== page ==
2010 Acura MDX: First Drive

The 2010 Acura MDX has been loaded down with technology like no SUV before. That's a good thing, as that tech solves so many of the problems inherent to the SUV form factor.

2010 Acura MDX: First Drive

2010 Acura MDX: First Drive

2010 Acura MDX: First Drive

2010 Acura MDX: First Drive

2010 Acura MDX: First Drive

2010 Acura MDX: First Drive

2010 Acura MDX: First Drive

2010 Acura MDX: First Drive

2010 Acura MDX: First Drive

2010 Acura MDX: First Drive

2010 Acura MDX: First Drive

2010 Acura MDX: First Drive

The 2010 MDX retains the 2008 model's torque-vectoring SH-AWD, adding re-tuned Active Dampers a new 6-speed, paddle-equipped automatic transmission, larger 13-inch front, 13.2-inch rear brake discs, optional 19-inch wheels and retunes the 300 HP, 270 Lb-Ft 3.7-liter V6 with a more flexible power band.


Put together, it makes the MDX both more capable and more refined. Engaging "Comfort" mode on the adaptive dampers now better isolates passengers from bumps, further differentiating it from "Sport" mode, which is still taut and controlled, delivering a near absence of body roll.

You can now click the paddles twice in rapid succession to shift down two gears at once, useful for overtaking and cornering as that sixth gear is now a very tall overdrive, spec'd to boost highway fuel economy and refinement. However, one needn't worry — the more flexible engine means sixth doesn't lack the ability to accelerate.

Engage "Sport" mode, knock it down from fourth to second, get on the accelerator and throw the MDX into a corner fast and the result is something akin to a dialed-back BMW X6. Like BMW's strangely-shaped crossover-car-coupe, there's virtually no roll or steering feel, but there's not really any understeer either. The MDX just takes corners at any speed you require of it. Thank the torque vectoring rear differential for that, although, unlike the X6, the front wheels can't push power side-to-side to really capitalize on available traction. Still, the ability to send power to the outside rear wheel in a corner greatly boosts confidence, speed and outright cornering ability. I was disappointed I couldn't convince the MDX to hang its rear out like the X6, but I suppose the desire to do that in a 7-passenger SUV is strongly indicative of its ability to push the boundaries of physics.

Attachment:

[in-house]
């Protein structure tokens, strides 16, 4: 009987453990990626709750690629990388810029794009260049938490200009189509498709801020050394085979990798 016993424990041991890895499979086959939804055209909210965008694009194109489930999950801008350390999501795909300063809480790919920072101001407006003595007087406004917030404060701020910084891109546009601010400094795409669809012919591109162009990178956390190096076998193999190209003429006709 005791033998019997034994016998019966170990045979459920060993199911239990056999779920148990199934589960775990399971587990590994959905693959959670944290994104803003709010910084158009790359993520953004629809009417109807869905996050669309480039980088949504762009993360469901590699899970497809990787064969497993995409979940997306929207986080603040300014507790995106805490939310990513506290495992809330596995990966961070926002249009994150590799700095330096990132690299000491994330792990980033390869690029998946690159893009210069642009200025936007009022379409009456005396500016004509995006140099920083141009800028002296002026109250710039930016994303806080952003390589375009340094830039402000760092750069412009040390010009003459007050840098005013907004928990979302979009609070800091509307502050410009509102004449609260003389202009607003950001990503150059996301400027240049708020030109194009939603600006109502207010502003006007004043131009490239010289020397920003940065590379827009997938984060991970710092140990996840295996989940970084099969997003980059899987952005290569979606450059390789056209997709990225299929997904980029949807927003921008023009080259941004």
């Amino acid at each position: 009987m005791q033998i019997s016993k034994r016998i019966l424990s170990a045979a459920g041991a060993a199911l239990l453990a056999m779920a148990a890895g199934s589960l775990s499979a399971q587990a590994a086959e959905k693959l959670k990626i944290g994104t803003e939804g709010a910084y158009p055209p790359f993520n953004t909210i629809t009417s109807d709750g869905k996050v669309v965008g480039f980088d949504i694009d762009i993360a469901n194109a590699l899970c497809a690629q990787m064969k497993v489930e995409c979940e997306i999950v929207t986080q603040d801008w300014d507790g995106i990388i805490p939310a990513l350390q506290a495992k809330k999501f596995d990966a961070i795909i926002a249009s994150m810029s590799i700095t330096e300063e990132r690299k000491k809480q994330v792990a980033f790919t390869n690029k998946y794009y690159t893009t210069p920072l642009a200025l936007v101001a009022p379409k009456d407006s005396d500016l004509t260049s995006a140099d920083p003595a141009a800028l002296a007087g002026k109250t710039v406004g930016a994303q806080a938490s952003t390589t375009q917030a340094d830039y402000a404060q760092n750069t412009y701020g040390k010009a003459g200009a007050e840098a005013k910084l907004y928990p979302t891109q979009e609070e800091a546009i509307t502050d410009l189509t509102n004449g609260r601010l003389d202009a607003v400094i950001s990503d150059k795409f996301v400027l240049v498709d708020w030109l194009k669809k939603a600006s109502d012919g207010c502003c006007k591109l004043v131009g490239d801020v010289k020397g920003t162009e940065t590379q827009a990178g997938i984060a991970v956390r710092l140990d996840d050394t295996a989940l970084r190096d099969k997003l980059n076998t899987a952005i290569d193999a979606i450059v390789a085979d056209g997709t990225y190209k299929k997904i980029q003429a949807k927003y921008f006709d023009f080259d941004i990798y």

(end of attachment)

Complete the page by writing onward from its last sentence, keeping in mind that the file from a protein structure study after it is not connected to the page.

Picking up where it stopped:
The tech fest continues inside with new VGA screens front (8") and rear (9"), the latter featuring a detachable remote that mimics the main HMI on the dash. Neat. There's also LED ambient lighting in high-tech blue, a backup camera with three selectable views (180 degree wide-angle, normal and one that points 90 degrees down for precise negotiation of obstacles), blind sport warnings, radar cruise control with last-second collision mitigating brakes, heated and cooled leather seats, a power tailgate, Sat/Nav with real-time Doppler radar weather maps and live traffic info, a 15 GB hard drive for storing music, full voice-controlled iPod integration with Bluetooth audio, lane guidance and a wallpaper function for the Nav screen capable of displaying your favorite cute kitten picture. Hang in there!

Bizarrely, Acura has slathered the dash and console in an ugly wood trim that isn't in keeping with the otherwise tech-focused nature of the interior.

All these interior features, 6-speed tranny and SH-AWD will also be used on the 2010 Acura ZDX.

2010 Acura MDX: First Drive

At 7.0-seconds to 60 MPH, the new MDX is faster than V6-equipped rivals like the Porsche Cayenne, Audi Q7 3.2, Lexus RX350, Infiniti FX35 and BMW X5 3.0. At 16 MPG city/21 MPG highway, it's also more fuel efficient than all but the Lexus. It's expected the new MDX will start around $43,100 when it goes on sale late this year and top out around $55,000 with the "Advance" (the dynamic stuff), "Technology" and "Entertainment" packages.

The restyled MDX is also the best interpretation of Acura's otherwise awkward new design language. In fact, if we were in the market for a 7-seat luxury SUV with tiny rear seats, this would definitely be the one we'd buy. But we're not in the market for a 7-seat luxury SUV, we're in the market for cars that aren't inherently compromised by the desire to conform to the questionable fashion for tall, aggressively-styled wagons. The MDX is arguably the most fun-to-drive, most comfortable and nicest looking car in Acura's range; the problem is there's also cars in Acura's range and they should drive better and look nicer than a big honkin' SUV.